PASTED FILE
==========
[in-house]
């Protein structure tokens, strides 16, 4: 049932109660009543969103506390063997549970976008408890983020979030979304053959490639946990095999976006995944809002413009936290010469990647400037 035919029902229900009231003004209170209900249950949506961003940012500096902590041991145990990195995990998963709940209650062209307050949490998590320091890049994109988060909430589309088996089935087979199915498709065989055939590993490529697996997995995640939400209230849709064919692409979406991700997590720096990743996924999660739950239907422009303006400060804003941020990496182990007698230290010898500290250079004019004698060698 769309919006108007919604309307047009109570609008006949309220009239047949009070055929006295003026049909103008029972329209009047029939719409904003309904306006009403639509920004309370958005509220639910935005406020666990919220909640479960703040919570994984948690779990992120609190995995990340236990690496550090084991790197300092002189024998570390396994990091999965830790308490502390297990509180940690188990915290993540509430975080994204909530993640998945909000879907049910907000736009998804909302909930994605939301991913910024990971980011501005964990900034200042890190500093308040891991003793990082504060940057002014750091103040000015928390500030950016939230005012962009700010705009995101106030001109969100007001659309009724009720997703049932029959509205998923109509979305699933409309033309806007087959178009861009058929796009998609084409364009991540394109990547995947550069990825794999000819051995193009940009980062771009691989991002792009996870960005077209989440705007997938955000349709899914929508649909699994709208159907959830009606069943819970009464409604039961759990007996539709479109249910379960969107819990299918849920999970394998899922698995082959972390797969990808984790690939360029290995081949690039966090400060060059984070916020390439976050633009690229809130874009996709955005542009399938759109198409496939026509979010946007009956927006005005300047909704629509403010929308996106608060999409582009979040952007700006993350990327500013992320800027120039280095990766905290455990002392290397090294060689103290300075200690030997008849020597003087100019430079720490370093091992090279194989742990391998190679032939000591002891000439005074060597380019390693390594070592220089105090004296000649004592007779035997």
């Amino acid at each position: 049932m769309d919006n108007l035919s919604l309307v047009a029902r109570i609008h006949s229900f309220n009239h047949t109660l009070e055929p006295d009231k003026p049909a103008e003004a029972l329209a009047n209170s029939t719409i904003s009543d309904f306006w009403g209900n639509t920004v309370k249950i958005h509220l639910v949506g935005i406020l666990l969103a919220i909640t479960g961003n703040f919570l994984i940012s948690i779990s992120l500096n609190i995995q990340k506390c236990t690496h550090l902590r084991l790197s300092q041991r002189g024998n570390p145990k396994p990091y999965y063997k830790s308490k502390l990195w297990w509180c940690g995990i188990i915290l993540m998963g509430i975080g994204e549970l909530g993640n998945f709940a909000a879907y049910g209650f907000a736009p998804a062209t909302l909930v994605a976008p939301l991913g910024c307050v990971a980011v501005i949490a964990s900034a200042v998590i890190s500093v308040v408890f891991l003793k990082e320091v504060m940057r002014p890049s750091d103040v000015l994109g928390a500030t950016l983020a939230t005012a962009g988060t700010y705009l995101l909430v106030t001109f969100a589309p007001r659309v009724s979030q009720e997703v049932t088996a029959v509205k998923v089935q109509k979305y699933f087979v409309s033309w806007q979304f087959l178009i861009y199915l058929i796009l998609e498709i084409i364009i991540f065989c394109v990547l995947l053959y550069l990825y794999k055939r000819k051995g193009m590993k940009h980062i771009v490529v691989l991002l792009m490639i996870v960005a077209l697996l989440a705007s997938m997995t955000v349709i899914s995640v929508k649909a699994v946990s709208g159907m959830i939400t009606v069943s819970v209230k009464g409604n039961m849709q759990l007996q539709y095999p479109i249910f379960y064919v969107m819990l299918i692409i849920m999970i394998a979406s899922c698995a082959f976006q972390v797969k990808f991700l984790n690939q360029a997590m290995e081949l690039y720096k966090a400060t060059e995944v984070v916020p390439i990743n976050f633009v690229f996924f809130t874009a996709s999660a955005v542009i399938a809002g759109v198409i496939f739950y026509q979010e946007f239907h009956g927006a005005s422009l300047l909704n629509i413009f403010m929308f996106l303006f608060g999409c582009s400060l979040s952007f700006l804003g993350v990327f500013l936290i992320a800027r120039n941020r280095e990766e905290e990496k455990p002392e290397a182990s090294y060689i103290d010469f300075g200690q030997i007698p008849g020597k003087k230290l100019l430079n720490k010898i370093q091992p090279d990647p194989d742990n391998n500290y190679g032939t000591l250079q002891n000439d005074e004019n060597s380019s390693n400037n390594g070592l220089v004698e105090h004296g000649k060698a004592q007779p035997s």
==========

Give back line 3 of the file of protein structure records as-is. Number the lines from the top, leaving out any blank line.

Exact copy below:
């Amino acid at each position: 049932m769309d919006n108007l035919s919604l309307v047009a029902r109570i609008h006949s229900f309220n009239h047949t109660l009070e055929p006295d009231k003026p049909a103008e003004a029972l329209a009047n209170s029939t719409i904003s009543d309904f306006w009403g209900n639509t920004v309370k249950i958005h509220l639910v949506g935005i406020l666990l969103a919220i909640t479960g961003n703040f919570l994984i940012s948690i779990s992120l500096n609190i995995q990340k506390c236990t690496h550090l902590r084991l790197s300092q041991r002189g024998n570390p145990k396994p990091y999965y063997k830790s308490k502390l990195w297990w509180c940690g995990i188990i915290l993540m998963g509430i975080g994204e549970l909530g993640n998945f709940a909000a879907y049910g209650f907000a736009p998804a062209t909302l909930v994605a976008p939301l991913g910024c307050v990971a980011v501005i949490a964990s900034a200042v998590i890190s500093v308040v408890f891991l003793k990082e320091v504060m940057r002014p890049s750091d103040v000015l994109g928390a500030t950016l983020a939230t005012a962009g988060t700010y705009l995101l909430v106030t001109f969100a589309p007001r659309v009724s979030q009720e997703v049932t088996a029959v509205k998923v089935q109509k979305y699933f087979v409309s033309w806007q979304f087959l178009i861009y199915l058929i796009l998609e498709i084409i364009i991540f065989c394109v990547l995947l053959y550069l990825y794999k055939r000819k051995g193009m590993k940009h980062i771009v490529v691989l991002l792009m490639i996870v960005a077209l697996l989440a705007s997938m997995t955000v349709i899914s995640v929508k649909a699994v946990s709208g159907m959830i939400t009606v069943s819970v209230k009464g409604n039961m849709q759990l007996q539709y095999p479109i249910f379960y064919v969107m819990l299918i692409i849920m999970i394998a979406s899922c698995a082959f976006q972390v797969k990808f991700l984790n690939q360029a997590m290995e081949l690039y720096k966090a400060t060059e995944v984070v916020p390439i990743n976050f633009v690229f996924f809130t874009a996709s999660a955005v542009i399938a809002g759109v198409i496939f739950y026509q979010e946007f239907h009956g927006a005005s422009l300047l909704n629509i413009f403010m929308f996106l303006f608060g999409c582009s400060l979040s952007f700006l804003g993350v990327f500013l936290i992320a800027r120039n941020r280095e990766e905290e990496k455990p002392e290397a182990s090294y060689i103290d010469f300075g200690q030997i007698p008849g020597k003087k230290l100019l430079n720490k010898i370093q091992p090279d990647p194989d742990n391998n500290y190679g032939t000591l250079q002891n000439d005074e004019n060597s380019s390693n400037n390594g070592l220089v004698e105090h004296g000649k060698a004592q007779p035997s």